"This clip is one of yesterday, which can be heard clearly of one particular chat, as well as other chats of 'f**k the Pope and IRA’ being sung by the majority of the 30k crowd, as well as numerous individual chants of 'fenian b*****d', 'fenian c**t', 'you dirty Irish c**t' (while displaying a tribute before the game honouring Niall Quinn, who is also the same nationality as myself...couldn't make the stupidity up).
"Now everyone who attended the game would have heard this loud and clear, including the match referee, officials and other officials.
"I should not have to report every single incident when clearly they can all hear what I hear, and they should be doing their jobs by taking action.
"I would be lying if I was to say I expect anything to be done about this by the FA or the EFL (history shows this), but here is another chance for sure.
"And I certainly don't expect any action to be taken by Sunderland FC themselves, given they did nothing when I was their player."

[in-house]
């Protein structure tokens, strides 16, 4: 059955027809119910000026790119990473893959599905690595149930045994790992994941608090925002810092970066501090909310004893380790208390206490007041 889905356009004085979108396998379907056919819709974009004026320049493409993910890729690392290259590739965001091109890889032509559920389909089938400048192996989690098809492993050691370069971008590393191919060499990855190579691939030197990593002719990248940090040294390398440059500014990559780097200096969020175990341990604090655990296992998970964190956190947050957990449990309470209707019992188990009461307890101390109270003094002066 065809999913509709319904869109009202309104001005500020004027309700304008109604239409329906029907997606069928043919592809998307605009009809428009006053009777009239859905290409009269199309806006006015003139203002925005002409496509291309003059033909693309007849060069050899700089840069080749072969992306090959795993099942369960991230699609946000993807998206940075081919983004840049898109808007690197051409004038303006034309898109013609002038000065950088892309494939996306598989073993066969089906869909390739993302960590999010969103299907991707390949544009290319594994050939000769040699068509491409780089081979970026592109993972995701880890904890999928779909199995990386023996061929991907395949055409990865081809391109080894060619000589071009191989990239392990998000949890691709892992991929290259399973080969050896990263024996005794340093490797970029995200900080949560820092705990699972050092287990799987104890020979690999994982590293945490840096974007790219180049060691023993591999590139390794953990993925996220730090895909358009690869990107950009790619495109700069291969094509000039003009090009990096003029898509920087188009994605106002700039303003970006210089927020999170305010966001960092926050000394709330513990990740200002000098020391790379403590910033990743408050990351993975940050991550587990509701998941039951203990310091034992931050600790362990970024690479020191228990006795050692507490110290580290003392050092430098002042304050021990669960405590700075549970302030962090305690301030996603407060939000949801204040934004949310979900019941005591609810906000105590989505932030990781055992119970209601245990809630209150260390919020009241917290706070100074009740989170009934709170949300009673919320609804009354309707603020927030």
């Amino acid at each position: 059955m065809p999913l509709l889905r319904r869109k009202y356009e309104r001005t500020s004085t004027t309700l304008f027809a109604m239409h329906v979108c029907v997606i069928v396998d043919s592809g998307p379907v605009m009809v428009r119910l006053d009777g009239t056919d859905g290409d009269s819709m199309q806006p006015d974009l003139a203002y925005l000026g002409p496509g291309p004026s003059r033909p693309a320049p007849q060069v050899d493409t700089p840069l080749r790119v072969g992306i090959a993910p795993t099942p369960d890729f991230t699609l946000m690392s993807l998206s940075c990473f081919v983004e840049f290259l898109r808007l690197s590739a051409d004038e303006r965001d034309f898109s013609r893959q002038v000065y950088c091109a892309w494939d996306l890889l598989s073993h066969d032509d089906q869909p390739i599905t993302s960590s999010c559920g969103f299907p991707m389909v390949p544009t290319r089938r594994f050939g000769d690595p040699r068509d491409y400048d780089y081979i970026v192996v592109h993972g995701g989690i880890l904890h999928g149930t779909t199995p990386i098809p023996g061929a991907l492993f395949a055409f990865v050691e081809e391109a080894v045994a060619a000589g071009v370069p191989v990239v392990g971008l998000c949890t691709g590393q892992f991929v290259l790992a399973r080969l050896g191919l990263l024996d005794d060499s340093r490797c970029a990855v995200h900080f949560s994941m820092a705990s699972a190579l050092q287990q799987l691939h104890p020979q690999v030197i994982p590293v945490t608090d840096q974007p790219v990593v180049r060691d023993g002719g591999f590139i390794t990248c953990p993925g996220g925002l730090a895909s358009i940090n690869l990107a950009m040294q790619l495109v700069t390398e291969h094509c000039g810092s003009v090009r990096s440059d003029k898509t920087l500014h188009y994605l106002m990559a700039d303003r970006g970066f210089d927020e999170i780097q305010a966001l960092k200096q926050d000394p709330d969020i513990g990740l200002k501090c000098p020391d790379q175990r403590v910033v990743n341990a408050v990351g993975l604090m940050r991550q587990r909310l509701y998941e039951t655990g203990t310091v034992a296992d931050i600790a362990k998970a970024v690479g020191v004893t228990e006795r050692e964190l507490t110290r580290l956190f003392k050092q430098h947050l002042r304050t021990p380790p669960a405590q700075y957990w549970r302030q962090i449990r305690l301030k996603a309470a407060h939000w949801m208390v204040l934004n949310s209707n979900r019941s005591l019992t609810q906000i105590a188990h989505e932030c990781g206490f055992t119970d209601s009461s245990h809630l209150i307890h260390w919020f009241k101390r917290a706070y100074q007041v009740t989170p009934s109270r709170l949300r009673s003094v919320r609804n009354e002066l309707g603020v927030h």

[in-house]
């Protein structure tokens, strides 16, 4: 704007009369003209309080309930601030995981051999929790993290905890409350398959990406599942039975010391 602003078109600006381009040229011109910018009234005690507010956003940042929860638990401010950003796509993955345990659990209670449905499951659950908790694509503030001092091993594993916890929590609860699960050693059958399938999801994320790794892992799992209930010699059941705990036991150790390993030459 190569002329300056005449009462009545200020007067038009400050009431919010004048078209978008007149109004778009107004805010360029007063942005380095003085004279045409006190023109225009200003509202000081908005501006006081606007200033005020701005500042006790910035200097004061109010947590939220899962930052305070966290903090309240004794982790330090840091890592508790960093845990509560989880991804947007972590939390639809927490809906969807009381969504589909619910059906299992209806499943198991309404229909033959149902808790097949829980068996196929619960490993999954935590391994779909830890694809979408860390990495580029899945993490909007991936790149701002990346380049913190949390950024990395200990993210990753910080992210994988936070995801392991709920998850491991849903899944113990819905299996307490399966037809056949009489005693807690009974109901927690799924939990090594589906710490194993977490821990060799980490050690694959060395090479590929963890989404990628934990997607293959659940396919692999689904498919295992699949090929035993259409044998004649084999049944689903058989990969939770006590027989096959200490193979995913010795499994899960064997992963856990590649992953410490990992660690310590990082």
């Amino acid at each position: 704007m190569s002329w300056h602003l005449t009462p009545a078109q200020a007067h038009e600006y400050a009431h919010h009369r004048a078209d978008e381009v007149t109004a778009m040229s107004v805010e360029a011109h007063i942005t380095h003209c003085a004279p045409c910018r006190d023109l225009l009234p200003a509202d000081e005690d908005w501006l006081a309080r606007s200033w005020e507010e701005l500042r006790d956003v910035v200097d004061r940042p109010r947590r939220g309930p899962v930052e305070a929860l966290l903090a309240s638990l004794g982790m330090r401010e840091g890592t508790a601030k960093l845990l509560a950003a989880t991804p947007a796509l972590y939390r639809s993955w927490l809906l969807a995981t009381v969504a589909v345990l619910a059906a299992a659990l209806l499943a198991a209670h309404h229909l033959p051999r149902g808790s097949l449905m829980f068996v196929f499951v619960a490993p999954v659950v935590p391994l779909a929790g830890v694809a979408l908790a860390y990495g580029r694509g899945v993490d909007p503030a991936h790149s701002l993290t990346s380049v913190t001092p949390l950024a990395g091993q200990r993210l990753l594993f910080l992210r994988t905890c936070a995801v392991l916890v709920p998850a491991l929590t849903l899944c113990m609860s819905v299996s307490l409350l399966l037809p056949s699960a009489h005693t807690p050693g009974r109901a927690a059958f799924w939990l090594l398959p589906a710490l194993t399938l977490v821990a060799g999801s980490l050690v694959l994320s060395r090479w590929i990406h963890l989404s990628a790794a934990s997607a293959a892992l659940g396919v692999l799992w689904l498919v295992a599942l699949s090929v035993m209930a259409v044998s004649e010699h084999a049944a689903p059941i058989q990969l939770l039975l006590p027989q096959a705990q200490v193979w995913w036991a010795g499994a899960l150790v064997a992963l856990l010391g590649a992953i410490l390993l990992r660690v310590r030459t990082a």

That had brought the following response from Latics chairman Talal Al Hammad.
"As a club, we are doing everything in our power to stop this from happening, however more importantly as mature adults, this should not be happening," he wrote.
"Your behaviour is watched by those younger than you, children, teenagers; the younger generation and is a disgraceful demonstration of how one should behave.
"So much emphasis and effort is put into the younger generation and the prevention in bullying - how can we teach kids to not bully other children as school when adults are doing it themselves.
"Hurting a human emotionally is as equal as hurting them physically; how come physical abuse has consequences but this doesn't?
"More times than not, action is only taken when it's too late, when a person has been hurt either by other ‘adults’ or by themselves after enduring emotional and mental abuse.
"It is shameful and disgusting and needs to stop.”